A Weather Channel map from Jan. 3, 2023.

A Weather Channel map from Jan. 3, 2023. (The Weather Channel/Facebook)

Less than two weeks removed from a Christmastime Arctic blast for the ages, much of the eastern United States has been bathing in record warmth to kick off January.

This warm spell gathered steam to begin the new year before intensifying and expanding eastward. Both Monday and Tuesday featured several dozen high temperature records, from the South and Gulf Coast to the Midwest and Northeast.

It’s the second pulse of springlike warmth during the past week. The first delivered numerous records to the Northeast and Florida over the weekend.

The current warm spell peaked Wednesday morning, with low temperatures at least 20 to 30 degrees above normal from Alabama to Michigan, extending east into the Mid-Atlantic. These low temperatures were close to the warmest on record for about 100 locations. While some locations just missed records, many posted their warmest Jan. 4 lows; a few even saw lows at or near record-warm levels for the entire month of January. Here is a partial list of the Jan. 4 record-warm lows (assuming these temperatures do not fall before midnight):

• Key West, Fla. — 77 degrees, topping 76 in 2019. This is two degrees from the monthly record.

• Norfolk — 64 degrees, topping 62 in 2004. This also marked the warmest low for the entire month.

• Raleigh, N.C. — 62 degrees, topping 58 in 1950.

• Salisbury, Md. — 62 degrees, topping 60 degrees in 1950. This is one degree from the monthly record.

• Morgantown, W.Va. — 58 degrees, topping 56 in 1997.

• Atlantic City — 54 degrees, topping 52 in 1950. This is one degree from the monthly record.

• New York Central Park — 57 degrees, tying 1950.

• Dulles, Va. — 55 degrees, topping 51 in 1997.

In addition to these record warm lows, many record highs were set Tuesday from the Ohio Valley to the Mid-Atlantic, including in:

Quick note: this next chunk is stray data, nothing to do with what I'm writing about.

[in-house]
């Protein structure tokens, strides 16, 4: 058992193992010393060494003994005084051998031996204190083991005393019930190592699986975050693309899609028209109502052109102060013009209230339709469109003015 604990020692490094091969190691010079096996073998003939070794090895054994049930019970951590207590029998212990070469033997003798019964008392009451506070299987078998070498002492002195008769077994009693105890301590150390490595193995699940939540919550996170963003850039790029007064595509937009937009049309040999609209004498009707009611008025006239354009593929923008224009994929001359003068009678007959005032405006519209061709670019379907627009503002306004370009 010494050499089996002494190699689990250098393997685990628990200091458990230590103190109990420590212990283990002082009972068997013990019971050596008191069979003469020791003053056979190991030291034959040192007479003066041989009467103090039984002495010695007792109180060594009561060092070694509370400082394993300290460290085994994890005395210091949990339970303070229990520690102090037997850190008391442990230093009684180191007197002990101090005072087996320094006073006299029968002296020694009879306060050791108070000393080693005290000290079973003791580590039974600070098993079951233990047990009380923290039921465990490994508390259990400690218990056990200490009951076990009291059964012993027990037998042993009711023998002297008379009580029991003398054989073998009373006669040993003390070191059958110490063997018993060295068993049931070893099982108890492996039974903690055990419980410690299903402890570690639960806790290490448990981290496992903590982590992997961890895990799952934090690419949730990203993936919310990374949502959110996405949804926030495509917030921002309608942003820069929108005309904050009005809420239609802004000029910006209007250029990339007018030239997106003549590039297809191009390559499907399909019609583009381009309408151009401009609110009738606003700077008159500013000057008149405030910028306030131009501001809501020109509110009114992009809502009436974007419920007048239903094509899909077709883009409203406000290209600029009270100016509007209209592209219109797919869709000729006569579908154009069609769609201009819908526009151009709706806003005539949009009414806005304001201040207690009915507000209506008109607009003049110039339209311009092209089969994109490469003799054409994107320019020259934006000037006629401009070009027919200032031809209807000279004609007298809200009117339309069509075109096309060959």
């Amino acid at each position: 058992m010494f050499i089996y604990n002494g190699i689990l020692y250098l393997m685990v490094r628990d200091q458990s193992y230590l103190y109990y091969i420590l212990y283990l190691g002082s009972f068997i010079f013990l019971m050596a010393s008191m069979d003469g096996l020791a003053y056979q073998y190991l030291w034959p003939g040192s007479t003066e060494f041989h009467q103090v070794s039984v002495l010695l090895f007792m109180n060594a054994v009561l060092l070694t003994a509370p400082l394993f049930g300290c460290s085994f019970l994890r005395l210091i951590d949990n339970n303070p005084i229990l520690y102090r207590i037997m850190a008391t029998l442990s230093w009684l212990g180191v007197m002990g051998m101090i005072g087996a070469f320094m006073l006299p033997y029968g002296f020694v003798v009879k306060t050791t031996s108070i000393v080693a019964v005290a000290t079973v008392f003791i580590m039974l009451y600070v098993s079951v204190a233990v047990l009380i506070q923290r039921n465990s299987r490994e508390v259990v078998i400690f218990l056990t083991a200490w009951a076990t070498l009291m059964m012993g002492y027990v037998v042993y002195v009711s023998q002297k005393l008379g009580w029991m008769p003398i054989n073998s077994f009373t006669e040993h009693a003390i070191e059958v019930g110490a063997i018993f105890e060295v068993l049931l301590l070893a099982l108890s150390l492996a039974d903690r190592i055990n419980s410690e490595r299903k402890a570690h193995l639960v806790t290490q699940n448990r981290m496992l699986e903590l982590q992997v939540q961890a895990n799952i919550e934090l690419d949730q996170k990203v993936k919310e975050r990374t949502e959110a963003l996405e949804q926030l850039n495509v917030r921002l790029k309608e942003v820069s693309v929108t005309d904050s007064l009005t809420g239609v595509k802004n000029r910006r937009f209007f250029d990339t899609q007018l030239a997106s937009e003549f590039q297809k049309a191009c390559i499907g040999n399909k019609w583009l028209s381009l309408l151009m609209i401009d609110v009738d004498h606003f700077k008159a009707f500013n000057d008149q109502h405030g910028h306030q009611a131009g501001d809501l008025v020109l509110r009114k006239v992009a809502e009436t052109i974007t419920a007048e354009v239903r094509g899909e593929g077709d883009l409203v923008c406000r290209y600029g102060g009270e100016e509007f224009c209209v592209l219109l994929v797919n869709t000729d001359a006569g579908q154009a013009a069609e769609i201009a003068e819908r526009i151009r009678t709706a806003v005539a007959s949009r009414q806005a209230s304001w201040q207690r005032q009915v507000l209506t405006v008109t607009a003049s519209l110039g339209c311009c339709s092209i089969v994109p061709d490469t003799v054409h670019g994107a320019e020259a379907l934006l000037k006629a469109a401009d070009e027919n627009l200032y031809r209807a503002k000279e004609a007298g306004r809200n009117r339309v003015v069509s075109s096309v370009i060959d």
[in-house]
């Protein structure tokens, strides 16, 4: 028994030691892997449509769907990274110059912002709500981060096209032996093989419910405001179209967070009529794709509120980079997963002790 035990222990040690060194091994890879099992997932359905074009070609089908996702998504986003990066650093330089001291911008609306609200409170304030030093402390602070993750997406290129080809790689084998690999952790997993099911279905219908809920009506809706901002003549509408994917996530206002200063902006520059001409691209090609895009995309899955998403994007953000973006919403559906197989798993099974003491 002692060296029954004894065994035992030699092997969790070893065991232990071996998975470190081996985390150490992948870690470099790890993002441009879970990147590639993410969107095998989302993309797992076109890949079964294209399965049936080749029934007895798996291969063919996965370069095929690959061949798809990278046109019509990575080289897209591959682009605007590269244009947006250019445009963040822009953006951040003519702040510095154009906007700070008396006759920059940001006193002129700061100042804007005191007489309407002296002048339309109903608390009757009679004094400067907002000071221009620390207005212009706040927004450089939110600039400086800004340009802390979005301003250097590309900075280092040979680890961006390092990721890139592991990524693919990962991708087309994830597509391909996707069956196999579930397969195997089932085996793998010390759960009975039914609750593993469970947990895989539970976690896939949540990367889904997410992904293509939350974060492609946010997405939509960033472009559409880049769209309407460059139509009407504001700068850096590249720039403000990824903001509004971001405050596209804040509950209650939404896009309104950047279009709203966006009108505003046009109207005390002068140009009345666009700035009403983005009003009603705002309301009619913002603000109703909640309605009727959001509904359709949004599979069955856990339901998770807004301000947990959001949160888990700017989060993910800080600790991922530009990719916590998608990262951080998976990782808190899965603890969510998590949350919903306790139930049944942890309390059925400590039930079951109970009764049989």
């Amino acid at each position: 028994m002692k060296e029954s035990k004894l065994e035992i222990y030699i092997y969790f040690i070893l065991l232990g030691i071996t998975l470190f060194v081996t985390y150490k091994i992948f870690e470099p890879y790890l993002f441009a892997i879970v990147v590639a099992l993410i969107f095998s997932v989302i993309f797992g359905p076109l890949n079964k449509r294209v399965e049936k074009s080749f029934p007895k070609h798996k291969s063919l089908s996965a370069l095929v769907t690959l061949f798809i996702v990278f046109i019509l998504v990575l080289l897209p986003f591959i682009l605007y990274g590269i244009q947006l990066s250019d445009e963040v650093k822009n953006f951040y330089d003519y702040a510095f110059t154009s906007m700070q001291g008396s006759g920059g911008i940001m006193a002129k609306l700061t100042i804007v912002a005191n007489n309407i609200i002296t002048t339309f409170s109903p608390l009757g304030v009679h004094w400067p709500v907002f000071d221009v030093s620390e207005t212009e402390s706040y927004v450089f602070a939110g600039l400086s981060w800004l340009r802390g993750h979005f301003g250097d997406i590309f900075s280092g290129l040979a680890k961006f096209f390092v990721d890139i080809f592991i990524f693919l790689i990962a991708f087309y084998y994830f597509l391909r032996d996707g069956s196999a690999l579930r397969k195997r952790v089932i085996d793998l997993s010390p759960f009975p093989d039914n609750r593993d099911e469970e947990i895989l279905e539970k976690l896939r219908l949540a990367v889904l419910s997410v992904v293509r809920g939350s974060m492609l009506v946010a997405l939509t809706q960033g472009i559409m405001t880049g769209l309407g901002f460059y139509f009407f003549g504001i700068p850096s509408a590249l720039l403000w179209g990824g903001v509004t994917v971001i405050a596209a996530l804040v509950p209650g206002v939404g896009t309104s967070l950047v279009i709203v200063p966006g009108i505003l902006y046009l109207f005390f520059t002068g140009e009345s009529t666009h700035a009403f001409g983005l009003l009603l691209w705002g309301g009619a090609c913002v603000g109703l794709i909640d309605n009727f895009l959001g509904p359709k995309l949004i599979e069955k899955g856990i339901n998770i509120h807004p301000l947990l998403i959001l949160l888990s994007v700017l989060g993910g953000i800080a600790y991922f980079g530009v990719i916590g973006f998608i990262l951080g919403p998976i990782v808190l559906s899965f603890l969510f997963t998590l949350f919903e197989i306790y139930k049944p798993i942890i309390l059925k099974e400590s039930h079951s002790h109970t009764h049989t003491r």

• Tallahassee — 85 degrees, topping 80 in 2017.

• Beaumont-Port Arthur, Texas — 82 degrees, topping 81 in 1989.

• Huntsville, Ala. — 81 degrees, a record for Jan. 3 and for the entire month.

• Knoxville, Tenn. — 75 degrees, topping 74 in 2000.

• St. Louis — 72 degrees, topping 68 in 1939.

• Washington — 69 degrees, topping 68 in 1950.

• Mansfield, Ohio — 61 degrees, topping 59 in 2004.

Washington has hit at least 60 degrees on each of the first four days of January, for the first time on record.

This surge of winter warmth commenced Monday, with a focus on the South. A select list of Monday’s record highs includes:

• Austin — 83 degrees, topping 80 in 1954.

• Mobile, Ala. — 82 degrees, topping 80 in 2006.

• Fort Smith, Ark. — 77 degrees, topping 75 in 2004.

• Atlanta — 74 degrees, topping 73 in 2022.

• Chattanooga, Tenn. — 70 degrees, topping 69 in 1952.

• Charlottesville — 69 degrees, topping 65 in 2022.

The warmth in the East is a response to the stormy weather in California. The jet stream is taking a dip in the western United States, helping to bring precipitation systems ashore. Like a seesaw, when one part of the jet stream dips, the other side bulges northward, carrying warm air along with it.

The record temperatures in the eastern United States follow an exceptional burst of warmth in Europe that began on New Year’s Eve and has yet to fully relent. Leeming in central Britain matched its warmest January low on record Wednesday. That record was among thousands set in Europe since Saturday.

The concurrent warm spells in Europe and the eastern United States are further examples of how human-caused climate change is increasing the frequency of abnormally high temperatures. Although the pre-Christmas Arctic blast in the United States set record lows, the cold was not sustained, and statistics make clear that extreme warmth has become much more common.

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